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Spring 2017 - Act•ionLine

Letters

HUMAN BEINGS ARE THE MOST INVASIVE SPECIES

You’re right—inflicting pain in order to limit the spread of other invasive species is indefensible unless we reverse the expansion of the most invasive species of all, human beings. Not only does human overpopulation contribute to animal abuse but to most of the environmental and social calamities now overtaking us. Is there hope? The evidence is not encouraging, but the only honorable thing to do, if we love this beautiful world that has been entrusted to us, is to keep trying to educate people and thereby to change the situation. Thank you for setting an example of courage.

KERSTIN AND ROBERT ADAMS • VIA EMAIL

 

HUMAN OVERPOPULATION ARTICLE IS SPOT ON

Your current magazine article on human overpopulation is brilliant. Homo sapiens are the first to destroy other species, their own and their environment by not controlling reproduction. It is why we are losing the battle to preserve and protect wildlife and why the horrific factory farms are booming. China is the first known country to reduce its population (from 2 billion to 1.2 billion) by its 1-child incentives (now 2-child) and received criticism for this. With some religions against birth control and our federal plans to defund Planned Parenthood, we are moving toward extinction. In many societies, women are subject to forced sex, producing untold unwanted babies.

 

An organization I belong to (Universal Spirit) believes that the basis for human suffering is our brutal treatment of animals, including each other. In the first book of the Bible, God tells Adam and Eve, "You shall eat the fruit of the vine, and it shall be as meat to you ... and so it shall be with all other living creatures ... " It is a clear command to be vegetarian. I welcome the suffering to end through our self-extermination--the only way I see for renewal to occur.

 

Meanwhile, education, saving and helping every creature we can, and going vegan continue to alleviate the abominable torture. Friends of Animals is a leader in this effort. I don't know how Priscilla Feral and the FoA staff can bear the horror stories that come to their attention every day. You are angels of mercy in a world of atrocities. CLAIRE CONNELLY • ANGELS DEPOT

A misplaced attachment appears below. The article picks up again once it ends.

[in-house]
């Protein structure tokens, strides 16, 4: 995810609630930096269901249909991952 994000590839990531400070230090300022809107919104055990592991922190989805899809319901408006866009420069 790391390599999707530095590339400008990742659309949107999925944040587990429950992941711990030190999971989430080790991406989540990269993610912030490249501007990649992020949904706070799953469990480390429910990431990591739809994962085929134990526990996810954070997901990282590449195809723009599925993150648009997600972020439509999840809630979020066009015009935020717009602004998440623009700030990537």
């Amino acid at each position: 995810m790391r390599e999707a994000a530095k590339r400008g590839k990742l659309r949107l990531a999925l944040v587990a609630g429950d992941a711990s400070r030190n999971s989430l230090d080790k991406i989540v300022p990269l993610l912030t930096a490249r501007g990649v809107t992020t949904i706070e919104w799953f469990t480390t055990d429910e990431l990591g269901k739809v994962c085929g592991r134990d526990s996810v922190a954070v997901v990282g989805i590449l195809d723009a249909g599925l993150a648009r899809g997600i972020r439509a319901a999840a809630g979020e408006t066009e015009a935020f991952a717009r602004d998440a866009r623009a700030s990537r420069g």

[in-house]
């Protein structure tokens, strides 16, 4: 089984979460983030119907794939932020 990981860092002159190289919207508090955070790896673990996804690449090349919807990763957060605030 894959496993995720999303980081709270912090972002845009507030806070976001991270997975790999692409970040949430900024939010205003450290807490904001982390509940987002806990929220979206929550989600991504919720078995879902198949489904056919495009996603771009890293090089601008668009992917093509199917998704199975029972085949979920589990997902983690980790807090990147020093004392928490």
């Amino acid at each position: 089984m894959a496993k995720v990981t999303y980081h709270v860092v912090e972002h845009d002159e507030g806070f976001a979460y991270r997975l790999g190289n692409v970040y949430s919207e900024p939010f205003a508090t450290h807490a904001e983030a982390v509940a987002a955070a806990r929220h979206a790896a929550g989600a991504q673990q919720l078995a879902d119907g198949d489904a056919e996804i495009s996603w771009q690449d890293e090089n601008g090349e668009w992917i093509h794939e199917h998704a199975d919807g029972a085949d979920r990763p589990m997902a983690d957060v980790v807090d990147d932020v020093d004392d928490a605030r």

RESOURCE CENTER INC. HUMAN OVERPOPULATION A VITAL ISSUE

Your article on human overpopulation was overdue. When I'm asked if I have children, I reply eight—dogs, cats and rabbits. My husband and I decided all our children would be adopted, and everyone, including us, would be spayed or neutered (so to speak) Thank you for your forward-thinking philosophy and exploring an issue vital to animal rights, human rights, and the well-being of our planet. An additional donation will be forthcoming. SUE HOUSE • VIA EMAIL

 

ATTENTION TO HUMAN OVERPOPULATION LONG OVERDUE Thanks to the editor for having the bravery to print the article, “Humans Are the Most Overpopulated Species,” in Winter Action Line, 2016-17. It’s good to see someone put the correct label on the poison. I’ve heard plenty of “climate change” people tell us we must trade our SUV’s in for bicycles, shut off the lights and air conditioners, and go back to the lifestyles of the 1800s. But these same people are so afraid of the radical, religious extremists to even mention the root cause of climate change, which is the “runaway human population worldwide.” Birth control, contraception and Planned Parenthood are the best things that ever came to the human species. HERMAN LENZ • SUMMER, IA